Ai Weiwei - Galerie Max Hetzler

Opening: 3 September, 4–8:30 pm

Galerie Max Hetzler is delighted to announce Ai Weiwei’s first solo exhibition in a Paris gallery.

A key figure in the Chinese independent art scene, Ai Weiwei conceives sculptures and installations in addition to being known as a photographer, architect and curator. The son of renowned poet Ai Qing who was exiled for 20 years in a labour camp, Ai Weiwei is a keen observer of today’s society. His outputs have become inextricably tied to his daring actions promoting justice and Human Rights.

As a fine connoisseur of Chinese art and antiques which he has been collecting for decades, Ai Weiwei grounds part of his work on the recognition of Chinese culture that had been banned during the Cultural Revolution. He favours the use of traditional materials such as porcelain, jade, marble or precious wood, also resorting to ancient objects to divert them from their common use. The artworks displayed in this exhibition including Tree Trunk, which is cast in iron, attests to the plenitude of techniques used by this protean artist.

Treasure Box is a masterpiece of craftsmanship conceived in precious rosewood or huali (used since the Ming Dynasty, 1368-1644). The work has been entirely built without resorting to a single nail or screw. Hidden mortises and tenons fix the pieces together. This giant puzzle box conceals a cylindrical structure in its centre. The different sides of the cube are made of hexagons, revealing in places the inside of the structure. This latter is formed of an intricate combination of shelves. Once opened, the work unveils multiple compartments of outstanding finishes. Treasure Box is part of a series of cubes with similar dimensions - one square meter - made of ebony, crystal and compressed tea. Treasure Box stands out for its concept of concealing and revealing, which could be referencing to today's political context.

Surveillance camera is entirely made in marble, a symbol of wealth and power, which is also reminiscent of funerary monuments. The skilfully carved rock comes from a quarry used in building the Forbidden City and later Mao Zedong’s mausoleum. The camera has been modelled on the fifteen or so surveillance cameras positioned outside Ai’s studio following his detention in 2011.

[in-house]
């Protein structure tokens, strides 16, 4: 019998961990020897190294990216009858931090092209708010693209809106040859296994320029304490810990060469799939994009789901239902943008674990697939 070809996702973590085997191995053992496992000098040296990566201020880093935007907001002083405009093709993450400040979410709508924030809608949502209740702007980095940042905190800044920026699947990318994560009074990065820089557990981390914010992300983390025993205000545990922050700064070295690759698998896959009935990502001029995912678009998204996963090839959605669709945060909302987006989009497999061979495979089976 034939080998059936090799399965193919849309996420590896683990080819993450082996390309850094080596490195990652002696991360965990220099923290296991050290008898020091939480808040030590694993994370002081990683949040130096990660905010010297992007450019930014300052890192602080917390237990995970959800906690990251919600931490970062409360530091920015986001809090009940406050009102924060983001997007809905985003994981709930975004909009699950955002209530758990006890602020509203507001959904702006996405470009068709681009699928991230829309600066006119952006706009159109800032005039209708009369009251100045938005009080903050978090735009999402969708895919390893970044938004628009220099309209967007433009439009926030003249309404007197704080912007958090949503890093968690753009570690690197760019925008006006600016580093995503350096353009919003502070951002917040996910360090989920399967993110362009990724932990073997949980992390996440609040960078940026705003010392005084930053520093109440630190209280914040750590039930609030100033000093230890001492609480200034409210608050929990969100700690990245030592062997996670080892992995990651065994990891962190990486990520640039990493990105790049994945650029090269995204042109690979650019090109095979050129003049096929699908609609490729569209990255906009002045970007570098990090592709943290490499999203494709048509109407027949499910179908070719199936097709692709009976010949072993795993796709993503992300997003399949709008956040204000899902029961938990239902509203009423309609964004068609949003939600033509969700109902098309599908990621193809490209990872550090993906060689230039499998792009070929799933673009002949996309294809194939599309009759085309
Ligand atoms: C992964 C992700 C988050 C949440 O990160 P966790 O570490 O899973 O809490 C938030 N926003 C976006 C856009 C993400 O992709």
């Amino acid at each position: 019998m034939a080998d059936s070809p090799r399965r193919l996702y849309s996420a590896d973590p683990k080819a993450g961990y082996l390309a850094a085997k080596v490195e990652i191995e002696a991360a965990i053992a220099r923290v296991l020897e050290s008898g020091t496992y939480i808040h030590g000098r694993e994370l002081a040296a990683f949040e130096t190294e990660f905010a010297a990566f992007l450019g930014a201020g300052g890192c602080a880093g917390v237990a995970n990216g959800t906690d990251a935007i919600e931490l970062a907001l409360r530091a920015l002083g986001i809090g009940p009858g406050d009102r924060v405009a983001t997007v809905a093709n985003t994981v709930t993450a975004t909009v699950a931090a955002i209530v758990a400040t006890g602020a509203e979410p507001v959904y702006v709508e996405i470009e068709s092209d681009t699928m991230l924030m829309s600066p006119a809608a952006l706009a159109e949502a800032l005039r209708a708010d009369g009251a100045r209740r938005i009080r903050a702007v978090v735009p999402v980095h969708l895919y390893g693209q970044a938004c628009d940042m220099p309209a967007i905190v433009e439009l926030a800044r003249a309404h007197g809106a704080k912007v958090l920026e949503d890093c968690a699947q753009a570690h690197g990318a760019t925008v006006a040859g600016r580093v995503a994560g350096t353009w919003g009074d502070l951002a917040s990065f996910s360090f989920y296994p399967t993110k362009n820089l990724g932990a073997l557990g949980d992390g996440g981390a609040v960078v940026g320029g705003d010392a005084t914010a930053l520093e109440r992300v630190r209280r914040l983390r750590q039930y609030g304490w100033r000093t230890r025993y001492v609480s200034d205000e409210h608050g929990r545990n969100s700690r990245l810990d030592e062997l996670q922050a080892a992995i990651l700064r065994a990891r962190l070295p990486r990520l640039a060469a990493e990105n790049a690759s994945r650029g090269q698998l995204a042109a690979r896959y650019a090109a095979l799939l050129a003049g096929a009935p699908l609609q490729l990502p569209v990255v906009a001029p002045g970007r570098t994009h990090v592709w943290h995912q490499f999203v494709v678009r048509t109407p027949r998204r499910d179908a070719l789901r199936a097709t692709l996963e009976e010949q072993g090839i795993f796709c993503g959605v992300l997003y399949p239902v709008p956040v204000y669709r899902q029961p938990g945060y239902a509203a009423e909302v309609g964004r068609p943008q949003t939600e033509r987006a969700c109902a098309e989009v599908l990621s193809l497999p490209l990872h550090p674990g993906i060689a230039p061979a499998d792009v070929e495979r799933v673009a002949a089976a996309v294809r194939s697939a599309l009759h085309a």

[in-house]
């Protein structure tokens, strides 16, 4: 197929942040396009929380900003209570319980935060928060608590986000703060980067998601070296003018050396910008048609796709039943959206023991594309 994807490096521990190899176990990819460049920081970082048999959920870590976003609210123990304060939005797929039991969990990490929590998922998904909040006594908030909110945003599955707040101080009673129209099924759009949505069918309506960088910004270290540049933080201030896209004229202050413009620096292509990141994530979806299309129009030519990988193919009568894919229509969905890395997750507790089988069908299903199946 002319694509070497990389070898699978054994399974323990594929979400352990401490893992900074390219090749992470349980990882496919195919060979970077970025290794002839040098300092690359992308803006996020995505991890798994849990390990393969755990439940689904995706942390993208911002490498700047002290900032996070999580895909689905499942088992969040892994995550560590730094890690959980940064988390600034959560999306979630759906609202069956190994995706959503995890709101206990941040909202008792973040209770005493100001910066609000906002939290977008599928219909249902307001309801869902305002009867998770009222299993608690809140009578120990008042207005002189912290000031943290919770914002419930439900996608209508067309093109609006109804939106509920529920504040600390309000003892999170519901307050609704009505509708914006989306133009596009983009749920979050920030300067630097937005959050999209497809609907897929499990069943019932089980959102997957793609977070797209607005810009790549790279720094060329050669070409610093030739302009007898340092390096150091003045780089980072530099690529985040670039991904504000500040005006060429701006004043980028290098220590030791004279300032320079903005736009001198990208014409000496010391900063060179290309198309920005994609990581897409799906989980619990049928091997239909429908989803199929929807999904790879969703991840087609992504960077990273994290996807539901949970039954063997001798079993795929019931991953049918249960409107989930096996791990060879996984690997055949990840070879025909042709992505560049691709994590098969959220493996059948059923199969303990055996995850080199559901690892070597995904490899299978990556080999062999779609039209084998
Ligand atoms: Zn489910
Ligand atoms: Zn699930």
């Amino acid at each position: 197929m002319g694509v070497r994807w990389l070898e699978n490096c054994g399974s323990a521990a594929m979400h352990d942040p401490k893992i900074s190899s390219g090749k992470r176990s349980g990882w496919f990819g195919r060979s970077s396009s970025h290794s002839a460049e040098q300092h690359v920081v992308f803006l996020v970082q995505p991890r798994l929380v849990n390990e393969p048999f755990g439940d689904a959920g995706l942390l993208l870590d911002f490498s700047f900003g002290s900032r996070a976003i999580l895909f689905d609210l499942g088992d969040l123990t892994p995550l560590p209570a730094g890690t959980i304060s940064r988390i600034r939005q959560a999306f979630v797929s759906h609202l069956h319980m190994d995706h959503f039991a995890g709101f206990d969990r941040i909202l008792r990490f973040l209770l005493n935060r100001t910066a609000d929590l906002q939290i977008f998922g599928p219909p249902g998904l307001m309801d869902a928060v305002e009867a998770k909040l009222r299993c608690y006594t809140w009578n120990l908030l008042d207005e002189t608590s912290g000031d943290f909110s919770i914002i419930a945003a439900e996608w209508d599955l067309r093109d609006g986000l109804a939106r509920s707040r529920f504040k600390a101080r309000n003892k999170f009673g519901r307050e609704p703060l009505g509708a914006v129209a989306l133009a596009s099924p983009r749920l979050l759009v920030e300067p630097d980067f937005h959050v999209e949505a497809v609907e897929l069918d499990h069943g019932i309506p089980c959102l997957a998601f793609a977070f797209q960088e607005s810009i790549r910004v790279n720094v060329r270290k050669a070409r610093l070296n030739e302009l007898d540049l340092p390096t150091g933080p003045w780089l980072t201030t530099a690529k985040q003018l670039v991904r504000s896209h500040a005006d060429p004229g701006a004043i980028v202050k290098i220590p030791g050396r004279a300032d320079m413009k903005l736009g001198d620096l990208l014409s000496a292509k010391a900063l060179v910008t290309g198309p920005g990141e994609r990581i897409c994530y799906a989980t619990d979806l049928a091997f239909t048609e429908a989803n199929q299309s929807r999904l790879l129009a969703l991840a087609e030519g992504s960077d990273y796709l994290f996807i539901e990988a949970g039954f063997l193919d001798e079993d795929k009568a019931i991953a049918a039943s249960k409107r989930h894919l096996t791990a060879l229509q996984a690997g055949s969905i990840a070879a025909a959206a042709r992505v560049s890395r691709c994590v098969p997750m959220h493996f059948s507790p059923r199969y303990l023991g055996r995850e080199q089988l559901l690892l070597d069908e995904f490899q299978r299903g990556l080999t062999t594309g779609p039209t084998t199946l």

Bicycle Basket with Flowers in Porcelain is a nod to the daily performance ‘Fresh Fowers’ in which Ai daily placed a fresh bouquet of flowers in his bicycle basket parked in front of his studio during 600 days. Ai Weiwei was thus mocking the seizure of his passport which lasted for over four years. This delicate work, incredibly precise, has been made in Jingdezhen, which is known as the ‘Porcelain Capital’ due to its long history of pottery production.

Ruyi (‘may your wish be granted’), also made from Jingdezhen’s kilns, has symbolised power for more than 2000 years and has been used as a good fortune gift by scholars since the Ming Dynasty (1368–1644). The object initially had the form of a note tablet. It then transformed into a sceptre and later into a ‘mushroom of immortality’. The tablet gave the holder the right to talk to the Emperor and later served as a written medium for sacred texts after the introduction of Buddhism under the Han Dynasty (206 BC–220 AD). Ai Weiwei reinterprets the object, shaping it as a delicate dragon in porcelain. This attests to the artist’s ‘appropriation’ of old Chinese objects or myths.

Ai Weiwei started his Tree series in 2009, assembling branches, trunks and roots from dead trees found in mountains from the South of China and sold in the streets of Jingdezhen to form majestic and tortuous trees which he regards as abstract paintings. Chinese culture attaches great importance to trees: they are seen as connecting heaven and the underworld. Works from the Tree series have been exhibited at the Royal Academy of Arts in London and more recently at the Fondation Louis Vuitton, as well as one recently installed in the new wing of Tate Modern.
Contrary to the trees, the imposing 4 metres high Tree Trunk in cast iron is made up of a single piece. The work has been casted out of a real tree trunk and has subsequently been left outside in order to oxidize, the passing of time slowly turning the material into this very particular red.

Ai Weiwei is to release a movie entitled ‘The Human Flow’ (working title) in 2017 from the hundreds of hours he shot in refugee camps.

Ai Weiwei (*1957, Beijing, China) lives and works in Berlin. He studied at Beijing Film Academy and attended the Parsons School of Design after moving to New York in 1981. Major solo exhibitions were held at Helsinki Art Museum (2015), Royal Academy (2015), Alcatraz Prison, San Francisco (2014), Martin Gropius Bau (2014), Indianapolis Museum of Art (2013), Hirshhorn Museum and Sculpture Garden, Washington D.C. (2012), Taipei Fine Arts Museum, Taiwan (2011), Tate Modern, London (2010) and Haus der Kunst, Munich (2009). He also took part to Andy Warhol | Ai Weiwei, National Gallery of Victoria, Melbourne (2015). Architectural collaborations include the 2008 Beijing Olympic Stadium with Herzog & de Meuron. He was awarded numerous honours, among which the Václav Havel Prize for Creative Dissent from the Human Rights Foundation (2012) and was made Honorary Academician at the Royal Academy of Arts, London (2011).

Upcoming exhibitions and fairs:


Beatriz Milhazes
17 October – 19 November 2016     

Charles Gaines
26 November – 14 January 2017            


Liz Larner
16 September – 22 October 2016       
Goethestrasse 2/3, Berlin-Charlottenburg

Wilhelm Schürmann, Fotograf und Sammler
16 September – 22 October 2016      
Bleibtreustrasse 45, Berlin-Charlottenburg

For further information, please contact:

presse(at) or +33 1 57 40 60 80